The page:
A bill is brought into the Senate this day to declare the treaties with France void, prefaced by a list of grievances in the style of a manifesto. it passed to the 2d. reading by 14. to 5. a bill for punishing forgeries of bank paper passed to the 3d reading by 14. to 6. three of the 14 (Laurence, Bingham & Read) bank directors.

RC (DLC: Madison Papers); addressed: “James Madison junr. near Orange court house”; franked. PrC (DLC); added by TJ in ink at foot of first page: “Madison James.”

The conversation over George Logan’s departure led TJ to visit Deborah Logan at Stenton on 22 or 23 June, using a circuitous route to elude “his spies.” TJ advised Logan to express her “thorough consciousness” of her husband’s innocence and honor by showing herself in Philadelphia “as one not afraid nor ashamed to meet the public eye.” She made the trip shortly thereafter (Logan, Memoir description begins Francis A. Logan, ed., Memoir of Dr. George Logan of Stenton, by his widow Deborah Norris Logan, Philadelphia, 1899 description ends , 75–6). On 21 July Porcupine’s Gazette reported that TJ “went to his friend Doctor Logan’s farm, and spent three days there, soon after the Doctor’s departure for France. Quere: What did he do there? Was it to arrange the Doctor’s valuable manuscripts?”

On 16 June Bache published a letter from Talleyrand to the American envoys dated 18 Mch., before it had been officially released by the Adams administration. This convinced William Cobbett and the Federalists that Bache had received it from France or from a French agent in America “for the express purpose of drawing off the people from the Government, of exciting discontents, of strengthening opposition, and to procure a fatal delay of preparation for war.” According to Deborah Logan one of the reasons TJ had prolonged his stay in Philadelphia was to learn how Robert Goodloe Harper would “make out with his conspiracy” announcement (Porcupine’s Gazette, 16 June 1798; Logan, Memoir description begins Francis A. Logan, ed., Memoir of Dr. George Logan of Stenton, by his widow Deborah Norris Logan, Philadelphia, 1899 description ends , 75). On 19 June Porcupine’s Gazette announced that TJ was seen going into Bache’s house “on the very day that the dispatches appeared.” For the controversy surrounding Bache’s publication of the Talleyrand letter and the efforts to associate TJ with treasonous correspondence, see note to Fulwar Skipwith to TJ, 17 Mch. 1798. For Harper’s charges in the House, see Annals description begins Annals of the Congress of the United States: The Debates and Proceedings in the Congress of the United StatesCompiled from Authentic Materials, Washington, D.C., Gales & Seaton, 1834–56, 42 vols. All editions are undependable and pagination varies from one printing to another. The first two volumes of the set cited here have “Compiled … by Joseph Gales, Senior” on the title page and bear the caption “Gales & Seatons History” on verso and “of Debates in Congress” on recto pages. The remaining volumes bear the caption “History of Congress” on both recto and verso pages. Those using the first two volumes with the latter caption will need to employ the date of the debate or the indexes of debates and speakers. description ends , 8:1972, and Smith, Freedom’s Fetters description begins James Morton Smith, Freedom’s Fetters: The Alien and Sedition Laws and American Civil Liberties, Ithaca, N.Y., 1956 description ends , 102–6.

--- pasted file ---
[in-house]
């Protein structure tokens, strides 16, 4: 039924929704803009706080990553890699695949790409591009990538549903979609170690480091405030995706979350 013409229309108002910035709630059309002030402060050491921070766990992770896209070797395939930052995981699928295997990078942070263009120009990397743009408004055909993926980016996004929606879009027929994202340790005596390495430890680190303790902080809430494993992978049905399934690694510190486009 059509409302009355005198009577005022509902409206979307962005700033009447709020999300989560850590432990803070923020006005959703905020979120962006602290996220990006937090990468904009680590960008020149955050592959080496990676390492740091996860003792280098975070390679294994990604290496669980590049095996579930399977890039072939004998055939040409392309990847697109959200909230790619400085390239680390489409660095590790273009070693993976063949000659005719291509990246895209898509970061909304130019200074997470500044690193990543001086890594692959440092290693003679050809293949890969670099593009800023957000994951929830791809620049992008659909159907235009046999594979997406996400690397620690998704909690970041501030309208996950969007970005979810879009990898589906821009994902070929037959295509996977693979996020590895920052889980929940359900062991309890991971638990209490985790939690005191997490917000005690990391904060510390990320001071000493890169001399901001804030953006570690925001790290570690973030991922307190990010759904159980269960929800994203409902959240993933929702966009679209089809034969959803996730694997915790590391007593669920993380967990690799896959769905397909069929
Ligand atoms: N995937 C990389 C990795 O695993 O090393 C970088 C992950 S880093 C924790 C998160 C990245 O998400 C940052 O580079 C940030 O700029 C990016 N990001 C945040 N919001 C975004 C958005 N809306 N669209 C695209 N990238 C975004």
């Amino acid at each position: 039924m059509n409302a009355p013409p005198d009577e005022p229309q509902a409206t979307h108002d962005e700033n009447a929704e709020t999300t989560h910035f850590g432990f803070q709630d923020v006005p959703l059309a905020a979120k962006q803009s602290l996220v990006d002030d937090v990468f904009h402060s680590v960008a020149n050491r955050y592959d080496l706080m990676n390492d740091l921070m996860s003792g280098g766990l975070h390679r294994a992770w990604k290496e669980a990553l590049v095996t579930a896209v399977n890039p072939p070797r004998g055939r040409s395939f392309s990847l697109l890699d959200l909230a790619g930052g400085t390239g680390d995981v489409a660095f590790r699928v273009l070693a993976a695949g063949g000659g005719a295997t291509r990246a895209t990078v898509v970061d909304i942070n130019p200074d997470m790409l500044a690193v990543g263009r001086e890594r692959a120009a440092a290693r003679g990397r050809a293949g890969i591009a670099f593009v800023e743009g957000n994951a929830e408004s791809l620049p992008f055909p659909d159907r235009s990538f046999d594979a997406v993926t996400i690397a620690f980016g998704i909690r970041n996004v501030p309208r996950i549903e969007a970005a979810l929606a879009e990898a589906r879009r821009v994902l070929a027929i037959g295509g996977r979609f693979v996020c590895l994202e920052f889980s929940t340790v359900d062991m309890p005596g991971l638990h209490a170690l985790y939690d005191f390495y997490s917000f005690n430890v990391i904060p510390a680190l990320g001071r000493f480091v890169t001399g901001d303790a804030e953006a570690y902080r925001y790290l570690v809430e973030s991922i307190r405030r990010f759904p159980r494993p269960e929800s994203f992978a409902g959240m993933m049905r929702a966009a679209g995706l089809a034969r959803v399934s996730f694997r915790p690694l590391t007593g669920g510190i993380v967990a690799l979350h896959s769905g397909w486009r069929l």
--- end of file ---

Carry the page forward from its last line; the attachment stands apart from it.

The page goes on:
Upon receiving the message and communications from the president, the Senate voted to have 500 copies printed (JS, description begins Journal of the Senate of the United States, Washington, D.C., 1820–21, 5 vols. description ends 2:513–14). See Evans, description begins Charles Evans, Clifford K. Shipton, and Roger P. Bristol, comps., American Bibliography: A Chronological Dictionary of all Books, Pamphlets and Periodical Publications Printed in the United States of America from … 1639 … to … 1820, Chicago and Worcester, Mass., 1903–59, 14 vols. description ends No. 34825. The letter from Gerry to the president was dated 16 not 14 Apr. 1798 (Message of the President of the United States, to Both Houses of Congress June 21st, 1798 [Philadelphia, 1798], 2).

On a printed copy of the bill to declare the treaties with France void, TJ recorded changes as the Senate considered the preamble or manifesto, which consisted of 92 lines of text (DNA: RG 46, Senate Records, 5th Cong., 2d sess.). See also TJ to Madison, 7 June.

Forgeries of bank paper: the bill “to punish frauds committed on the Bank of the United States” passed the Senate on 22 June and the House four days later. Senators John Laurance, William Bingham, and Jacob Read were directors of the Bank of the United States as was Representative Harrison Gray Otis (JS, description begins Journal of the Senate of the United States, Washington, D.C., 1820–21, 5 vols. description ends 2:515, 518; U.S. Statutes at Large description begins Richard Peters, ed., The Public Statutes at Large of the United States … 1789 to March 3, 1845, Boston, 1855–56, 8 vols. description ends , 1:573–4; Longworth’s American Almanack, New-York Register, and City Directory, for the Twenty-third Year of American Independence [New York, 1798], 65). A letter from Bingham to TJ of 13 Feb. 1797, recorded in SJL as delivered “by Hope, Baring & Beecker” on 30 Apr. of that year, has not been found.